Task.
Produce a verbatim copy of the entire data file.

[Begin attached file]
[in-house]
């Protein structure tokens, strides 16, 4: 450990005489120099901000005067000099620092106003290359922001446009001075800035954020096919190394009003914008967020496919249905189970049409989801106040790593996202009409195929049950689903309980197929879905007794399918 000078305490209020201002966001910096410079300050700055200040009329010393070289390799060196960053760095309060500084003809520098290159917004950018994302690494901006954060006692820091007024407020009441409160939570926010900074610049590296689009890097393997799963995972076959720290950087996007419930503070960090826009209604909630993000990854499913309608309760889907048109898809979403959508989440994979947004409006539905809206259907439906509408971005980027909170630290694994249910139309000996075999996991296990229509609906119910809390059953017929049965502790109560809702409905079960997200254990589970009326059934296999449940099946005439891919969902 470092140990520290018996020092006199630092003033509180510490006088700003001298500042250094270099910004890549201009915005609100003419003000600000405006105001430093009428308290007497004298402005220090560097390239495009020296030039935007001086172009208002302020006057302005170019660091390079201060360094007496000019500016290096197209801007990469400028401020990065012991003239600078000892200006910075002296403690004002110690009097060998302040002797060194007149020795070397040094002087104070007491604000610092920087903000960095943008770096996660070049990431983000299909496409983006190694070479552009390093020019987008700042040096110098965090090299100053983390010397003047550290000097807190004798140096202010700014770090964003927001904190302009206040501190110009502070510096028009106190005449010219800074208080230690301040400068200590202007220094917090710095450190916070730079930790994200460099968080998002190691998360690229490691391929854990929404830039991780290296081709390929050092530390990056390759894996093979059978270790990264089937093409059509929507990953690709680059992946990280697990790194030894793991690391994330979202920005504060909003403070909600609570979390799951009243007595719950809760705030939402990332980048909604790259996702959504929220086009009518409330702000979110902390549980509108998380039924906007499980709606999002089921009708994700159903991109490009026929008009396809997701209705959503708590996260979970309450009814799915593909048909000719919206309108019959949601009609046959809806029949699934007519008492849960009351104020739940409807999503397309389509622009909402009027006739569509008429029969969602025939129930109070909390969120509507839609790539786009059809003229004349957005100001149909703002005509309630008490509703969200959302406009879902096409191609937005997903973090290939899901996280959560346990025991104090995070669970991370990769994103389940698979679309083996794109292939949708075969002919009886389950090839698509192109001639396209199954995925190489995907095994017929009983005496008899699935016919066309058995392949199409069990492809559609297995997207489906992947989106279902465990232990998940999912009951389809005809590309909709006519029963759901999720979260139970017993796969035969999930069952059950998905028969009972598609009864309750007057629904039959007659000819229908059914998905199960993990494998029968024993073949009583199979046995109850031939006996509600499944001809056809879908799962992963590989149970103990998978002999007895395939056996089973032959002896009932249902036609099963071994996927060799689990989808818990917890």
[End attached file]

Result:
[in-house]
């Protein structure tokens, strides 16, 4: 450990005489120099901000005067000099620092106003290359922001446009001075800035954020096919190394009003914008967020496919249905189970049409989801106040790593996202009409195929049950689903309980197929879905007794399918 000078305490209020201002966001910096410079300050700055200040009329010393070289390799060196960053760095309060500084003809520098290159917004950018994302690494901006954060006692820091007024407020009441409160939570926010900074610049590296689009890097393997799963995972076959720290950087996007419930503070960090826009209604909630993000990854499913309608309760889907048109898809979403959508989440994979947004409006539905809206259907439906509408971005980027909170630290694994249910139309000996075999996991296990229509609906119910809390059953017929049965502790109560809702409905079960997200254990589970009326059934296999449940099946005439891919969902 470092140990520290018996020092006199630092003033509180510490006088700003001298500042250094270099910004890549201009915005609100003419003000600000405006105001430093009428308290007497004298402005220090560097390239495009020296030039935007001086172009208002302020006057302005170019660091390079201060360094007496000019500016290096197209801007990469400028401020990065012991003239600078000892200006910075002296403690004002110690009097060998302040002797060194007149020795070397040094002087104070007491604000610092920087903000960095943008770096996660070049990431983000299909496409983006190694070479552009390093020019987008700042040096110098965090090299100053983390010397003047550290000097807190004798140096202010700014770090964003927001904190302009206040501190110009502070510096028009106190005449010219800074208080230690301040400068200590202007220094917090710095450190916070730079930790994200460099968080998002190691998360690229490691391929854990929404830039991780290296081709390929050092530390990056390759894996093979059978270790990264089937093409059509929507990953690709680059992946990280697990790194030894793991690391994330979202920005504060909003403070909600609570979390799951009243007595719950809760705030939402990332980048909604790259996702959504929220086009009518409330702000979110902390549980509108998380039924906007499980709606999002089921009708994700159903991109490009026929008009396809997701209705959503708590996260979970309450009814799915593909048909000719919206309108019959949601009609046959809806029949699934007519008492849960009351104020739940409807999503397309389509622009909402009027006739569509008429029969969602025939129930109070909390969120509507839609790539786009059809003229004349957005100001149909703002005509309630008490509703969200959302406009879902096409191609937005997903973090290939899901996280959560346990025991104090995070669970991370990769994103389940698979679309083996794109292939949708075969002919009886389950090839698509192109001639396209199954995925190489995907095994017929009983005496008899699935016919066309058995392949199409069990492809559609297995997207489906992947989106279902465990232990998940999912009951389809005809590309909709006519029963759901999720979260139970017993796969035969999930069952059950998905028969009972598609009864309750007057629904039959007659000819229908059914998905199960993990494998029968024993073949009583199979046995109850031939006996509600499944001809056809879908799962992963590989149970103990998978002999007895395939056996089973032959002896009932249902036609099963071994996927060799689990989808818990917890």